Belgrade – Serbian and Kosovar presidents Aleksandar Vucic and Hashim Thaci are set to resume talks in Brussels after a summer that broke the taboo of possible border changes between the former war foes.
The two leaders will meet on Friday but critics say the proposal could have a dangerous domino effect in a fragile region scarred by the bloody break-up of Yugoslavia.
What is the problem?
The possible land-swap is being floated as a solution to Serbia and Kosovo’s “frozen conflict.”
The heart of the dispute is Serbia’s refusal to recognise Kosovo’s independence, which the former southern province declared in 2008.
Belgrade effectively relinquished control over the majority-Albanian region after 1999 NATO bombings forced the end of a bloody war between Serb troops and Kosovar separatists.
Yet Serbia still regards Kosovo, now recognised by more than 110 countries, as a rebel province and has blocked its entry into the UN with help from Russia.
In a bid to normalise relations — a prerequisite for Serbia joining the EU — Pristina and Belgrade started a dialogue in 2011.
The talks have stalled for months but started generating buzz after Vucic and Thaci signalled an openness to the idea of border changes this summer.
Map showing Balkan states’ status regarding the European Union
Which borders could change?
The presidents have not laid out any detailed plans, instead using vague language like “border adjustments” and “demarcation.”
But Thaci, for his part, has spoken publicly of wanting to bring Presevo Valley — an Albanian-majority strip of southern Serbia — into Kosovo.
Presevo Valley is home to up to 60,000 ethnic Albanians, as well as around 20,000 Serbs.
The speculation in local media is this valley could be traded for northern Kosovo, a Serb-dominated region that Vucic will visit on Sunday.
Belgrade has kept strong links with the 120,000-strong Serb community in Kosovo which also refuses to recognise Pristina’s authority.
Kosovo is now recognised by more than 110 countries
What are the risks?
Critics have been sounding the alarm that a land-swap would open a “Pandora’s box” of conflicts in the region.
Ethnic hatreds fuelled the bloody dissolution of Yugoslavia in the 1990s, wars that left 130,000 dead and displaced millions as borders were redrawn.
Decades later, relations between ethnic groups remain precarious in many mixed states, such as Macedonia and Bosnia.
There is particular concern about a knock-on effect in the Serb-run entity of Bosnia, whose president has repeatedly called for independence.
Those fears were captured in a poster erected in a small town of the entity this summer of Ratko Mladic, a Serb commander convicted of leading the Srebrenica genocide of Bosnian Muslims in 1995.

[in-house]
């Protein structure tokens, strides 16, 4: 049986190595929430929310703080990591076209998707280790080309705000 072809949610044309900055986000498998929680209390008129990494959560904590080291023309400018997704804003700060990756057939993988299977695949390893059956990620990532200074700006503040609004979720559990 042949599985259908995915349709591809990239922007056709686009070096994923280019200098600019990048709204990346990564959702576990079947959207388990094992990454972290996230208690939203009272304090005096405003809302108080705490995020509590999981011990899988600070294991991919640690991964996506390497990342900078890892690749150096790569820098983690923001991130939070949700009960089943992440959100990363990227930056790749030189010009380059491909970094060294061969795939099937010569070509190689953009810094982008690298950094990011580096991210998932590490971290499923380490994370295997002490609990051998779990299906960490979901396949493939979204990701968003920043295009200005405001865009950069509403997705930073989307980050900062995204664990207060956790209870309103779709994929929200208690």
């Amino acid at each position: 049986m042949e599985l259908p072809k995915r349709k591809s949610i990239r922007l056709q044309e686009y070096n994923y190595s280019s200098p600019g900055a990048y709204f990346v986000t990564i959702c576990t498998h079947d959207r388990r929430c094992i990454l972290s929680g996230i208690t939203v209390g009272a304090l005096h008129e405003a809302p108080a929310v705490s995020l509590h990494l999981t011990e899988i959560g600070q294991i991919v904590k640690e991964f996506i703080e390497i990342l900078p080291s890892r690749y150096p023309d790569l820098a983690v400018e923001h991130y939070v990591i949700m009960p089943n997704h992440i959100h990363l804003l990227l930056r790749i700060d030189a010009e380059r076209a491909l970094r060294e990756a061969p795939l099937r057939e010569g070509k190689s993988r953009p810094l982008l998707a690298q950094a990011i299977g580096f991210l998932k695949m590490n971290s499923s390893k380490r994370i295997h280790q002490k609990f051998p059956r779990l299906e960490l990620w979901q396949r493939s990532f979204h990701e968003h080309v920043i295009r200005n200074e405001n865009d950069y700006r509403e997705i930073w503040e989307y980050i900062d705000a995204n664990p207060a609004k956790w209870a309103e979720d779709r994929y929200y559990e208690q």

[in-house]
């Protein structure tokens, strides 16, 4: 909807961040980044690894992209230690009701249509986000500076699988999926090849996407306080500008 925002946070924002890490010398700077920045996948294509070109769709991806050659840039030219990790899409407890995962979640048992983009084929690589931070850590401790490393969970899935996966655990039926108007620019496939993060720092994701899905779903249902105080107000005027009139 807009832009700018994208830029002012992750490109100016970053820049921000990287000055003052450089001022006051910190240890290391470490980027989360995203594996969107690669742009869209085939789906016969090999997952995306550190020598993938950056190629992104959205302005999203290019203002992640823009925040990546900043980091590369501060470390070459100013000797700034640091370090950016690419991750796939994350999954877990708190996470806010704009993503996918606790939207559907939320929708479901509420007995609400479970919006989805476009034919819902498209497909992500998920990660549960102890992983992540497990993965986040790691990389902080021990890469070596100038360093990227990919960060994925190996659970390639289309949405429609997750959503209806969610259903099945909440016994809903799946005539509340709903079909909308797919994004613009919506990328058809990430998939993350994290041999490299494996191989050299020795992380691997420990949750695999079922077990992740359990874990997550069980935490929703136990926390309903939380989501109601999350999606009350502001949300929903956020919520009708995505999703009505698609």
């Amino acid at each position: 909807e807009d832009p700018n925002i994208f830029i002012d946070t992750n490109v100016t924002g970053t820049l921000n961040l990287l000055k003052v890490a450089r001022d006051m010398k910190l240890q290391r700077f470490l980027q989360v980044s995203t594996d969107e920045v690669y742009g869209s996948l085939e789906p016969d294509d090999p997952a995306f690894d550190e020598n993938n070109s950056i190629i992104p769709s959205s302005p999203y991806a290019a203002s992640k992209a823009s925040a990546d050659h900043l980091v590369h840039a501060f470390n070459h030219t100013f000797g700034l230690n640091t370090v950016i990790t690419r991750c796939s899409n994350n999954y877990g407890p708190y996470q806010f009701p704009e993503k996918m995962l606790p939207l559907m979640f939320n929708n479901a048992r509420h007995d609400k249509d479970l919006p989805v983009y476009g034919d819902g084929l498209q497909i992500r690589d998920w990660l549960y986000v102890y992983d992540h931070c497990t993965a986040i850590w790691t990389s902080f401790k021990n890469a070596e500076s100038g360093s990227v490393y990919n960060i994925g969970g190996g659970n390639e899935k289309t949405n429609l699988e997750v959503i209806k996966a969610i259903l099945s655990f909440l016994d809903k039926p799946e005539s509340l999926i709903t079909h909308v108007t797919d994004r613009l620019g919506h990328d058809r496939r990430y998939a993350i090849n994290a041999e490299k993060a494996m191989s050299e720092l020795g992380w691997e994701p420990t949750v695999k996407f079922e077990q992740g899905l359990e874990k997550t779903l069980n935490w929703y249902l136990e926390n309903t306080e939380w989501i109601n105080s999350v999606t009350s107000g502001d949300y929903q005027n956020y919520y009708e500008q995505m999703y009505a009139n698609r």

The poster, placed by Serb veterans in Bosnia who regard Mladic as a hero, bore one of his quotes: “It is with blood that borders are drawn”.
“The illusion that ethnically ‘pure’ entities and nation states would be a solution are not new, their architects have already been condemned in The Hague,” warned Lejla Ramic Mesihovic, from the Sarajevo-based think tank Foreign Policy Initiative BH.
What does the West think?
For some observers, the most worrying dimension is an apparent change of heart among some Western powers, who once opposed redrawing the map in the Balkans.
US national security advisor John Bolton said last month that the States would not “exclude territorial adjustments” from a possible accord.
Senior EU officials, including Enlargement Commissioner Johannes Hahn, have also refused to rule out border changes.
The only vocal critics have been the UK, Austria and Germany.
“We believe that this can tear open too many old wounds in the population. And therefore we are very sceptical at this point,” Germany’s Foreign Minister Heiko Maas said last week.
EU foreign policy chief Federica Mogherini, who is leading the Kosovo-Serbia talks, has refused to comment on the specifics.
Will this really happen?
There is scepticism that a land-swap could take place soon, if ever.
Thaci must contend with criticism from an opposition at home, plus a prime minister who has repeatedly condemned the idea, saying it would “mean war”.
Vucic, meanwhile, has been taking heat from the powerful Serbian Orthodox Church, which regards Kosovo as the “Jerusalem of the Serbs.”
Its leader Patriarch Irinej has warned that “what is taken by force can be taken back, while what is given is lost forever”.
Some analysts speculate the presidents are ratcheting up tension with plans to work down to a more palatable resolution.
By Nicolas Gaudichet and Sally Mairs